Early morning on the 15th of December, I will leave the camp. I have a lot of anger, as well as a lot of love, to express before then.
It is a sad reality that, as a volunteer, much of the time and energy that could be spent preparing food in the kitchen, working to create and maintain a safe space for women, or providing legal support for unaccompanied minors, is instead spent battling with political decisions of other organisations, local politicians, or the state.
A couple of weeks ago, two volunteers who have been working with unaccompanied minors to push for their right to legal passage to the UK (through the sponsorship of respective family members in the UK, under the Dublin III regulation), were called into the office of the City Hall. The two were accused of having been part of an incident in which neither of them had been directly involved, and in which the charges were completely fabricated. At the end of the meeting, they were told that there was no problem.
Despite this, Afeji and security officers have banned the two from entering camp. Despite the City Hall saying that there was no problem, they have refused to communicate this to the actors who control access to the camp.
In practice, this means that many unaccompanied minors who have a right to go to the UK legally are refused essential legal support which could enable them to do so.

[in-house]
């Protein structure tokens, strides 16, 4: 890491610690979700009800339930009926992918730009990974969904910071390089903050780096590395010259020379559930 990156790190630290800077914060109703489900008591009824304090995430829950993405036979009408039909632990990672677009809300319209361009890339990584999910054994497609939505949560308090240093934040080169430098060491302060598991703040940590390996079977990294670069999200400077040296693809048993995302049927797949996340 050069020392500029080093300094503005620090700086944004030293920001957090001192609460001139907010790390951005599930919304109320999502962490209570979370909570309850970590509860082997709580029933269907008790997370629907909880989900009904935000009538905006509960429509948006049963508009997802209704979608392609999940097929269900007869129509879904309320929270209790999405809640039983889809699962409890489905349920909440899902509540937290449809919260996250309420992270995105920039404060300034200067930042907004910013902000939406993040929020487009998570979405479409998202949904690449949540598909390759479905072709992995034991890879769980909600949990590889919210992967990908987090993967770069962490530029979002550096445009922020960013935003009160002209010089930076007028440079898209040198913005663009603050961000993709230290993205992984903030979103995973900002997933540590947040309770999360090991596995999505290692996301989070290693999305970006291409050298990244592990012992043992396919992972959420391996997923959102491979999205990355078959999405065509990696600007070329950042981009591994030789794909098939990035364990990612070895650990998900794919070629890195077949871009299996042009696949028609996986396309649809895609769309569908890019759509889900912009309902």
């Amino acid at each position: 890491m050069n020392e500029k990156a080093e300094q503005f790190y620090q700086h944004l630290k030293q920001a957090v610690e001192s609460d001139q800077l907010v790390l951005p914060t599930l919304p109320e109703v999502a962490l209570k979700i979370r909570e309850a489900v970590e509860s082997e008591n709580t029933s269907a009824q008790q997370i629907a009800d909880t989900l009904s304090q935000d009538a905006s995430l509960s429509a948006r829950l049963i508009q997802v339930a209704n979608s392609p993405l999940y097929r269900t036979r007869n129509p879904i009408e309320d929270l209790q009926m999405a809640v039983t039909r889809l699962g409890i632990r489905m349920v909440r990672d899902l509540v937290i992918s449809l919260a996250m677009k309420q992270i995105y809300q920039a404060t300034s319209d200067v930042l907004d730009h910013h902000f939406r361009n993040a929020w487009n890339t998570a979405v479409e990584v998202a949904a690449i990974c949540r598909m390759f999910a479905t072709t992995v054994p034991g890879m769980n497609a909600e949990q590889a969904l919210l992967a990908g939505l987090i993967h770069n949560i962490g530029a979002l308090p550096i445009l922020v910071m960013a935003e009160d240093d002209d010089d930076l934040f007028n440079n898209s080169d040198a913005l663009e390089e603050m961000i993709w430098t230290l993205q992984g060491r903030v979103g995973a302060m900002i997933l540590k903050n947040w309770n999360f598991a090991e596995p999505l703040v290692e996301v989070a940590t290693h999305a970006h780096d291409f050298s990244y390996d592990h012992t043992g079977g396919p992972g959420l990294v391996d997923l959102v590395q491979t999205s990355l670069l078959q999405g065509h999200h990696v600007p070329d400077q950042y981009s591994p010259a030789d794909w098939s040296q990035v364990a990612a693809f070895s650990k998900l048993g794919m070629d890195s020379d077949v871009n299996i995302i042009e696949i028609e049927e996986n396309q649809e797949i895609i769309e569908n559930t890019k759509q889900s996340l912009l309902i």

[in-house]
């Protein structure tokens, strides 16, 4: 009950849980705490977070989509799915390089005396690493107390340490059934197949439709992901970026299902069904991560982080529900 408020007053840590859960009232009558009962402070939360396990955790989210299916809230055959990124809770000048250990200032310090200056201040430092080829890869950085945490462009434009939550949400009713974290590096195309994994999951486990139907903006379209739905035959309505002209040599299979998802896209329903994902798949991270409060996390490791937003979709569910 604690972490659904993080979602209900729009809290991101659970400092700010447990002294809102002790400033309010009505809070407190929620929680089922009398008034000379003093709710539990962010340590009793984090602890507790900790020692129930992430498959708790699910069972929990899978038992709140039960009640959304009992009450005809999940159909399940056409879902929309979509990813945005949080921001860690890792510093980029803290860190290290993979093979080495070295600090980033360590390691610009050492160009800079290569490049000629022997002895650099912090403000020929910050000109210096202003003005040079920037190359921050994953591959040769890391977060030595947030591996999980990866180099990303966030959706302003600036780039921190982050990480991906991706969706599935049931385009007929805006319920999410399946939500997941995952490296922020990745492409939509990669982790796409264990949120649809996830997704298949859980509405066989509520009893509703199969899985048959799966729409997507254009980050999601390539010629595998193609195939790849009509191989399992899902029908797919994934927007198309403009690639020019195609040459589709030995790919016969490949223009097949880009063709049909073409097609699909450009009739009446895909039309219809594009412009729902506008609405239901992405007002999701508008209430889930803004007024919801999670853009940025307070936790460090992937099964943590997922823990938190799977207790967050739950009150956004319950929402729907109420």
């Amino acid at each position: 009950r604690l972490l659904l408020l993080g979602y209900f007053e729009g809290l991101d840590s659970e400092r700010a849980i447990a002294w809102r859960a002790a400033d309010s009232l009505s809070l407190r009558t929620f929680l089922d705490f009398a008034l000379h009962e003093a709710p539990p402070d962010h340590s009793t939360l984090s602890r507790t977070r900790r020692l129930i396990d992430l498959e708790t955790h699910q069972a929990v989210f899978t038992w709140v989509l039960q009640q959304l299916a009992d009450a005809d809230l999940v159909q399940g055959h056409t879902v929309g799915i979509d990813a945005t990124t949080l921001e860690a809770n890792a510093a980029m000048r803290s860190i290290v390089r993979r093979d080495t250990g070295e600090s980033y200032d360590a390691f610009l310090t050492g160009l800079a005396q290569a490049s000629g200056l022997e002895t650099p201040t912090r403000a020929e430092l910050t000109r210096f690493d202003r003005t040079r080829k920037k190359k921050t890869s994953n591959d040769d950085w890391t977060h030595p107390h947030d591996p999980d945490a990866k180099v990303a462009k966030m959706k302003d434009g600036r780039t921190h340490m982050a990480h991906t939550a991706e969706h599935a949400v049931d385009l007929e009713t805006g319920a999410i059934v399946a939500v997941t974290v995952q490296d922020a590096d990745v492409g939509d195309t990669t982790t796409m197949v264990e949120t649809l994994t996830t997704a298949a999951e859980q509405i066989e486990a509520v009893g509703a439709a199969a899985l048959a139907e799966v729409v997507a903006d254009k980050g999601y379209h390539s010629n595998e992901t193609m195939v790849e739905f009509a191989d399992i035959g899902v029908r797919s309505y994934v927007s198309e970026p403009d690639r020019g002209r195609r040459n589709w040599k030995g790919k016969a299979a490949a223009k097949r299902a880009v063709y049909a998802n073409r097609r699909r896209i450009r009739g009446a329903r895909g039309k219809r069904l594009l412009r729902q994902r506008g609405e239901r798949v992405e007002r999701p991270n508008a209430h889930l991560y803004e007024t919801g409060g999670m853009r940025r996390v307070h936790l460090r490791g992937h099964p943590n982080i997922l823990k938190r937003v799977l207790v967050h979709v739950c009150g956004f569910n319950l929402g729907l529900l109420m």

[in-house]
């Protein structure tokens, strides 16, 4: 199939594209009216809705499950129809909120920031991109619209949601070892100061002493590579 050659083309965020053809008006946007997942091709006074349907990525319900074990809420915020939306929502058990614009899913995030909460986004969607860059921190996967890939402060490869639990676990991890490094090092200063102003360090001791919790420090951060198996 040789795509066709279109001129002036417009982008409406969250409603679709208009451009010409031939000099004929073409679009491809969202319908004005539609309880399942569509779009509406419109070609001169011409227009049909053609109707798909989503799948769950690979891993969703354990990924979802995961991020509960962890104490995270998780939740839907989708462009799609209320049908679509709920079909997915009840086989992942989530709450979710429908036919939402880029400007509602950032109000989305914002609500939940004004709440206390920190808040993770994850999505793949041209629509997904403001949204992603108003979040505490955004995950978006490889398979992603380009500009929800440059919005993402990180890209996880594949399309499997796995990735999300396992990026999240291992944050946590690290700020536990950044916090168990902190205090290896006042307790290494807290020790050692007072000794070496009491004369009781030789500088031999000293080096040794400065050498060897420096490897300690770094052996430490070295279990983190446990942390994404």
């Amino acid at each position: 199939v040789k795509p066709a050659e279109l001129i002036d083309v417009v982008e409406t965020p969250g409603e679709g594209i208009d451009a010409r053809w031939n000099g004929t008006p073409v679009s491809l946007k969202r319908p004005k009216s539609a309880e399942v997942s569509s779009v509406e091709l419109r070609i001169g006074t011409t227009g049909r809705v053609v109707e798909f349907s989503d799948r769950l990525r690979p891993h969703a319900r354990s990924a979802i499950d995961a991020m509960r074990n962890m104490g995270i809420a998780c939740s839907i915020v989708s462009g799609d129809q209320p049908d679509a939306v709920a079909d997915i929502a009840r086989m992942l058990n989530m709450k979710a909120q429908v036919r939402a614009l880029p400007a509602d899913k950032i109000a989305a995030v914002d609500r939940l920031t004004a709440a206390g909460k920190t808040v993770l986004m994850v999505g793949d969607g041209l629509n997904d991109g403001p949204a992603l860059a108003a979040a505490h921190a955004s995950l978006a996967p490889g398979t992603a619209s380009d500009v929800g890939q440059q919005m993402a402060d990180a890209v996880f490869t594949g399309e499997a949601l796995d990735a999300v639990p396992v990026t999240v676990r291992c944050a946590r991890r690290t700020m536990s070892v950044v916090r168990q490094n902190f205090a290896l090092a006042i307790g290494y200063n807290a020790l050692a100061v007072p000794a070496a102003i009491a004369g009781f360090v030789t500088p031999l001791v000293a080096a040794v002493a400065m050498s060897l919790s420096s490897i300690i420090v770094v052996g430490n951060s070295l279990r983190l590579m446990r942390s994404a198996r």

There are approximately 150 unaccompanied minors in the camp. Afeji argues that there are 4.
Some unaccompanied minors do not have shelters. Some sleep in open-air community kitchens, others sleep in the tea tent. When unaccompanied minors have approached Afeji, who are responsible for distributing shelters and for the welfare of minors, they have been met by scorn and laughter.
Yesterday morning, a 17 year old unaccompanied boy who has been sleeping in the tea tent went up, together with me, to an Afeji employee. I informed the Afeji employee that there is a minor who has no shelter, and that another Afeji member had told me to come back the next day in the morning. He told me that minors shouldn’t be sleeping in the camp, “They should be in Paris. Or the forest.”
Noticing the 17 year old, he laughed. This is not a minor, he said, and, laughing, walked deeper into the office, away from the minor who probably slept in the tea tent again last night.
Two alternative endings:
As I was leaving the camp along the highway, a man looked at me, confused, and said, ”I’m new. This is camp?”
“Yes,” I said.
I thought, You must have been through such much already. I thought, You must have so much more to go through. I thought, I’m so sorry.
Yet, everything changes. A friend who was severely threatened in Calais, and who has been at great risk in La Linière because of his ethnicity, has been trying to get to the UK for a long time. Last night, he sent me these messages: